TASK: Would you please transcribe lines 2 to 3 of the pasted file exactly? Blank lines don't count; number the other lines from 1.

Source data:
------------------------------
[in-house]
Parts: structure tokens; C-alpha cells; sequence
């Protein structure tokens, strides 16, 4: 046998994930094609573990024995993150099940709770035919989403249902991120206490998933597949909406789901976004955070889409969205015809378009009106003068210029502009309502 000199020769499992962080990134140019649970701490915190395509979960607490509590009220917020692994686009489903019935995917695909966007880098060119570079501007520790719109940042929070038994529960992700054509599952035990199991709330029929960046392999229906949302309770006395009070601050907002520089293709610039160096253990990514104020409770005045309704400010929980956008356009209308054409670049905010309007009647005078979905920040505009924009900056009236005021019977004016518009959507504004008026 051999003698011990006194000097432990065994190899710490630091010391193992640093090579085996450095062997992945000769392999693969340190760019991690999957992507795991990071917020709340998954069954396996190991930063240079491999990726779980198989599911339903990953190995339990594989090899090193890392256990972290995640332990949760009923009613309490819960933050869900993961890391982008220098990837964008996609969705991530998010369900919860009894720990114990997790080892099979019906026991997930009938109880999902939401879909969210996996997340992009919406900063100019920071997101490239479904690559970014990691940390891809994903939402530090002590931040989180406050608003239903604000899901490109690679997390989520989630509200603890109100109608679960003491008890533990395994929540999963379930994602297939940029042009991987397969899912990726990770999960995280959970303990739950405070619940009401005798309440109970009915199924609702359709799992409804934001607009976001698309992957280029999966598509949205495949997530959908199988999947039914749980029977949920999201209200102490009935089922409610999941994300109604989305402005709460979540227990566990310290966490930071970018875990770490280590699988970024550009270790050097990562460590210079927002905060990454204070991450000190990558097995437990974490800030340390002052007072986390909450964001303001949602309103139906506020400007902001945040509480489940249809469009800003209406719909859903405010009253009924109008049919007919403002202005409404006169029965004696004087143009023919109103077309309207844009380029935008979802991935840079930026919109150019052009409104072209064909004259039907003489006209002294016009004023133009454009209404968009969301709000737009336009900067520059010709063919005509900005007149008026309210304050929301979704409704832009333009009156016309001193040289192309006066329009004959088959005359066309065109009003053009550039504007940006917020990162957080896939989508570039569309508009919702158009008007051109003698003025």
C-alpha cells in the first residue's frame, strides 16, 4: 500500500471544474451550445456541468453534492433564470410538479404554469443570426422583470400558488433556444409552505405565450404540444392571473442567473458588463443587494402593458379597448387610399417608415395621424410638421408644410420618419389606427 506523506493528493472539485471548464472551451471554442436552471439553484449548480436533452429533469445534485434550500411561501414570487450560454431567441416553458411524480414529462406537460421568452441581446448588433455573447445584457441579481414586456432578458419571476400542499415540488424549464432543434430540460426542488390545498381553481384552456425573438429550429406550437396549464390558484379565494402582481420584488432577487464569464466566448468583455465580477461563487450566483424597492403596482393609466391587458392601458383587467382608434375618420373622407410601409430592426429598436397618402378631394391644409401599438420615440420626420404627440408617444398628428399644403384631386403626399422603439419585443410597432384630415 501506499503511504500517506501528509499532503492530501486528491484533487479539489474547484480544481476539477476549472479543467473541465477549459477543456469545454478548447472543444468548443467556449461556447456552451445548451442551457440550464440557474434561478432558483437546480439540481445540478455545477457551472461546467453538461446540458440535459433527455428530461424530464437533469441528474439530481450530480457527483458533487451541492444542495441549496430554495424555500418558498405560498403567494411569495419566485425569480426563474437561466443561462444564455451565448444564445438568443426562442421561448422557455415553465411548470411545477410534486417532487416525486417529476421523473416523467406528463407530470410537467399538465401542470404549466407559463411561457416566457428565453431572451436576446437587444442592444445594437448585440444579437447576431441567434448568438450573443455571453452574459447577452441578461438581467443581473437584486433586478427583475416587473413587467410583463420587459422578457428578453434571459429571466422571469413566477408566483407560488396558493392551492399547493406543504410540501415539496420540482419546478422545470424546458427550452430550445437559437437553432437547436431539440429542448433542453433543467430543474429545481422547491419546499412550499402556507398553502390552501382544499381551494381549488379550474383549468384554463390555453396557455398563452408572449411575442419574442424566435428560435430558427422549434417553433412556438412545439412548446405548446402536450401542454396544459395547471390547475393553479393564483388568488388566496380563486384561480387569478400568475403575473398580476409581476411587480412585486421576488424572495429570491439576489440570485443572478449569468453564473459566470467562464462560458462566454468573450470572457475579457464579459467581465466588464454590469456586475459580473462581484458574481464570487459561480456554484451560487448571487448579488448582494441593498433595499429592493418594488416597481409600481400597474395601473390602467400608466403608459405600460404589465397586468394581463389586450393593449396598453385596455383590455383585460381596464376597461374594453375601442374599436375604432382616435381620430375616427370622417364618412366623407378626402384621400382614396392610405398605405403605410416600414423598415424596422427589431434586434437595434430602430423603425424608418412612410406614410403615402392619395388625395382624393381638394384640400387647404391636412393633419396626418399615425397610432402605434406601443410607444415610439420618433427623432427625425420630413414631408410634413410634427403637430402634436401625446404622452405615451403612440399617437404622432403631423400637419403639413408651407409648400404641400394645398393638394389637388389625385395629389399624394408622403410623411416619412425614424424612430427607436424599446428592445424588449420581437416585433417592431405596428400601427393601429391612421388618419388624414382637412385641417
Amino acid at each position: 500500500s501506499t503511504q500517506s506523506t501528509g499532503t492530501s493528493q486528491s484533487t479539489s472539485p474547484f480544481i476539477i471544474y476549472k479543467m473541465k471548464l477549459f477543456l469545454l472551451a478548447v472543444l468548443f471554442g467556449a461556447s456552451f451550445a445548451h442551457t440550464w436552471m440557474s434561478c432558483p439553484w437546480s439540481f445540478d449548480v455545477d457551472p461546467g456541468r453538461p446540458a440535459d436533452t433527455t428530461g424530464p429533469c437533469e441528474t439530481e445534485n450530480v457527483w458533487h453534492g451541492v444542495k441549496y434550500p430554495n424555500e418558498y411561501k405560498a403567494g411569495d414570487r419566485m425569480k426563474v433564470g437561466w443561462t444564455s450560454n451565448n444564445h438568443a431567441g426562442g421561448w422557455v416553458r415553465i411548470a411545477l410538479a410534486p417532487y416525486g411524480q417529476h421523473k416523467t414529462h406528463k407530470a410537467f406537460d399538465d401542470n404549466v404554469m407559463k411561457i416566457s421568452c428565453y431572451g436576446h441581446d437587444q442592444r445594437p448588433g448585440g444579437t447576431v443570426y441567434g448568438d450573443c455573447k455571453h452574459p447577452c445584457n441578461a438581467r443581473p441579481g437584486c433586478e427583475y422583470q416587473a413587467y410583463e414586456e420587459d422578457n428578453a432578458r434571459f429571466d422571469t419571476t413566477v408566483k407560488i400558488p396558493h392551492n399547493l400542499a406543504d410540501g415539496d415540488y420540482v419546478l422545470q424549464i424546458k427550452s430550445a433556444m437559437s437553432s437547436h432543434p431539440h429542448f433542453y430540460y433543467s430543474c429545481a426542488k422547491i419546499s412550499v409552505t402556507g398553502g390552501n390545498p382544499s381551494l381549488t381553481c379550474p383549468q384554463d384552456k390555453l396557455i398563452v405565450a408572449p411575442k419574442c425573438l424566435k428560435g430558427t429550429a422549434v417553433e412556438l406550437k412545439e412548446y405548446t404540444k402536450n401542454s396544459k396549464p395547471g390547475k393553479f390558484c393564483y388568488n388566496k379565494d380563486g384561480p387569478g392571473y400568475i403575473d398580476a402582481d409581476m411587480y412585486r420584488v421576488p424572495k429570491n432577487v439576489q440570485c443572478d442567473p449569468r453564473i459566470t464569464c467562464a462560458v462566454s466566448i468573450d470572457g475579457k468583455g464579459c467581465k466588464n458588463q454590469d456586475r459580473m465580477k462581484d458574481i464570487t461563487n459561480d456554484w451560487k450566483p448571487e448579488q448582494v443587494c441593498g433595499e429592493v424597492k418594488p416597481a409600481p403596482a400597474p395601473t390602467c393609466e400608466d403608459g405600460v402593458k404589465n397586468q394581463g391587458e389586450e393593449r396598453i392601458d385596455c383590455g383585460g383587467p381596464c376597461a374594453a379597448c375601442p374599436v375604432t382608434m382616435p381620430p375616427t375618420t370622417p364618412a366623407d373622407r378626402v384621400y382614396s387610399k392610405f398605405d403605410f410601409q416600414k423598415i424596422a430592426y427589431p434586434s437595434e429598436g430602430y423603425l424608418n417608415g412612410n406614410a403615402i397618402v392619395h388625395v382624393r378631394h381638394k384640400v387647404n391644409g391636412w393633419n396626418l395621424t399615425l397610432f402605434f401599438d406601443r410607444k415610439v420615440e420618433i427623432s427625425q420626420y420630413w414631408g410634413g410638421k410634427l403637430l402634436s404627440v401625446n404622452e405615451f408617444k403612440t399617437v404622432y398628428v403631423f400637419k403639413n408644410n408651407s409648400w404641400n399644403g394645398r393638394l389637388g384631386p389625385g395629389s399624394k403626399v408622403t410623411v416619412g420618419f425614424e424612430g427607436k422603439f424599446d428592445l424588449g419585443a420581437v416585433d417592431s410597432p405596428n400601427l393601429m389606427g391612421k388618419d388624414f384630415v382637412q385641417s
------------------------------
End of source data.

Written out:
Parts: structure tokens; C-alpha cells; sequence
């Protein structure tokens, strides 16, 4: 046998994930094609573990024995993150099940709770035919989403249902991120206490998933597949909406789901976004955070889409969205015809378009009106003068210029502009309502 000199020769499992962080990134140019649970701490915190395509979960607490509590009220917020692994686009489903019935995917695909966007880098060119570079501007520790719109940042929070038994529960992700054509599952035990199991709330029929960046392999229906949302309770006395009070601050907002520089293709610039160096253990990514104020409770005045309704400010929980956008356009209308054409670049905010309007009647005078979905920040505009924009900056009236005021019977004016518009959507504004008026 051999003698011990006194000097432990065994190899710490630091010391193992640093090579085996450095062997992945000769392999693969340190760019991690999957992507795991990071917020709340998954069954396996190991930063240079491999990726779980198989599911339903990953190995339990594989090899090193890392256990972290995640332990949760009923009613309490819960933050869900993961890391982008220098990837964008996609969705991530998010369900919860009894720990114990997790080892099979019906026991997930009938109880999902939401879909969210996996997340992009919406900063100019920071997101490239479904690559970014990691940390891809994903939402530090002590931040989180406050608003239903604000899901490109690679997390989520989630509200603890109100109608679960003491008890533990395994929540999963379930994602297939940029042009991987397969899912990726990770999960995280959970303990739950405070619940009401005798309440109970009915199924609702359709799992409804934001607009976001698309992957280029999966598509949205495949997530959908199988999947039914749980029977949920999201209200102490009935089922409610999941994300109604989305402005709460979540227990566990310290966490930071970018875990770490280590699988970024550009270790050097990562460590210079927002905060990454204070991450000190990558097995437990974490800030340390002052007072986390909450964001303001949602309103139906506020400007902001945040509480489940249809469009800003209406719909859903405010009253009924109008049919007919403002202005409404006169029965004696004087143009023919109103077309309207844009380029935008979802991935840079930026919109150019052009409104072209064909004259039907003489006209002294016009004023133009454009209404968009969301709000737009336009900067520059010709063919005509900005007149008026309210304050929301979704409704832009333009009156016309001193040289192309006066329009004959088959005359066309065109009003053009550039504007940006917020990162957080896939989508570039569309508009919702158009008007051109003698003025």